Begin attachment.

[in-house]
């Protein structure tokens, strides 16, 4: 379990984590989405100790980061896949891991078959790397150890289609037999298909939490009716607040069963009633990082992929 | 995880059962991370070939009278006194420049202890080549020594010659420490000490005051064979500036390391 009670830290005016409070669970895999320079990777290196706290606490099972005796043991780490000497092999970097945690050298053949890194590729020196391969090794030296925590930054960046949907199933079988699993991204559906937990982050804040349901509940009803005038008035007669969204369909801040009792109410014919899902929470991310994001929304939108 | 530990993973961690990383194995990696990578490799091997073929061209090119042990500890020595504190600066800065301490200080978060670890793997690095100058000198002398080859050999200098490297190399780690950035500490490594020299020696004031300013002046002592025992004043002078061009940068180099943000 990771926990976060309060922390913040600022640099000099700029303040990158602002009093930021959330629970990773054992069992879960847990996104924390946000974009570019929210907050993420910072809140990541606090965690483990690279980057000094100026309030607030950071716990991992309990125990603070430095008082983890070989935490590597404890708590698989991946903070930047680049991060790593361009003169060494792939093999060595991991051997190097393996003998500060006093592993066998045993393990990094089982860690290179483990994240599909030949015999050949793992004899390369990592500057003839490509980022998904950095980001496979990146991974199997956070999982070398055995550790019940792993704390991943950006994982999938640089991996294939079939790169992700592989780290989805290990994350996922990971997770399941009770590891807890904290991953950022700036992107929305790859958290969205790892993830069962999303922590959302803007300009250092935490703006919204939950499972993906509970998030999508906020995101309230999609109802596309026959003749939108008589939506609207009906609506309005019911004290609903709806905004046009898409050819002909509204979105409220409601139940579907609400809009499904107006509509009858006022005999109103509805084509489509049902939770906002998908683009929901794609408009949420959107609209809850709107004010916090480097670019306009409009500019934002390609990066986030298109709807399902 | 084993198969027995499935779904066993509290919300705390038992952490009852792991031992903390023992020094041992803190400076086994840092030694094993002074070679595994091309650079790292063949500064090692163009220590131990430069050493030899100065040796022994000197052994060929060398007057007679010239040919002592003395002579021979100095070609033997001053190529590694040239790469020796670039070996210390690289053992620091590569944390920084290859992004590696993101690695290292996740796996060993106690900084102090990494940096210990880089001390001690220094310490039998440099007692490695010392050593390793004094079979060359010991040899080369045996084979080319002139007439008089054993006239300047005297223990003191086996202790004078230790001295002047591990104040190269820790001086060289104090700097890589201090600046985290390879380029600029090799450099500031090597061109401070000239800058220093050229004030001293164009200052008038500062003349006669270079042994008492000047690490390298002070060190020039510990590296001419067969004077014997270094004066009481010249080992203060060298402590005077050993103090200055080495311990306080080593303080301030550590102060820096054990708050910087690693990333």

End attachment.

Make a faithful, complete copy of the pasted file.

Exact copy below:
[in-house]
């Protein structure tokens, strides 16, 4: 379990984590989405100790980061896949891991078959790397150890289609037999298909939490009716607040069963009633990082992929 | 995880059962991370070939009278006194420049202890080549020594010659420490000490005051064979500036390391 009670830290005016409070669970895999320079990777290196706290606490099972005796043991780490000497092999970097945690050298053949890194590729020196391969090794030296925590930054960046949907199933079988699993991204559906937990982050804040349901509940009803005038008035007669969204369909801040009792109410014919899902929470991310994001929304939108 | 530990993973961690990383194995990696990578490799091997073929061209090119042990500890020595504190600066800065301490200080978060670890793997690095100058000198002398080859050999200098490297190399780690950035500490490594020299020696004031300013002046002592025992004043002078061009940068180099943000 990771926990976060309060922390913040600022640099000099700029303040990158602002009093930021959330629970990773054992069992879960847990996104924390946000974009570019929210907050993420910072809140990541606090965690483990690279980057000094100026309030607030950071716990991992309990125990603070430095008082983890070989935490590597404890708590698989991946903070930047680049991060790593361009003169060494792939093999060595991991051997190097393996003998500060006093592993066998045993393990990094089982860690290179483990994240599909030949015999050949793992004899390369990592500057003839490509980022998904950095980001496979990146991974199997956070999982070398055995550790019940792993704390991943950006994982999938640089991996294939079939790169992700592989780290989805290990994350996922990971997770399941009770590891807890904290991953950022700036992107929305790859958290969205790892993830069962999303922590959302803007300009250092935490703006919204939950499972993906509970998030999508906020995101309230999609109802596309026959003749939108008589939506609207009906609506309005019911004290609903709806905004046009898409050819002909509204979105409220409601139940579907609400809009499904107006509509009858006022005999109103509805084509489509049902939770906002998908683009929901794609408009949420959107609209809850709107004010916090480097670019306009409009500019934002390609990066986030298109709807399902 | 084993198969027995499935779904066993509290919300705390038992952490009852792991031992903390023992020094041992803190400076086994840092030694094993002074070679595994091309650079790292063949500064090692163009220590131990430069050493030899100065040796022994000197052994060929060398007057007679010239040919002592003395002579021979100095070609033997001053190529590694040239790469020796670039070996210390690289053992620091590569944390920084290859992004590696993101690695290292996740796996060993106690900084102090990494940096210990880089001390001690220094310490039998440099007692490695010392050593390793004094079979060359010991040899080369045996084979080319002139007439008089054993006239300047005297223990003191086996202790004078230790001295002047591990104040190269820790001086060289104090700097890589201090600046985290390879380029600029090799450099500031090597061109401070000239800058220093050229004030001293164009200052008038500062003349006669270079042994008492000047690490390298002070060190020039510990590296001419067969004077014997270094004066009481010249080992203060060298402590005077050993103090200055080495311990306080080593303080301030550590102060820096054990708050910087690693990333």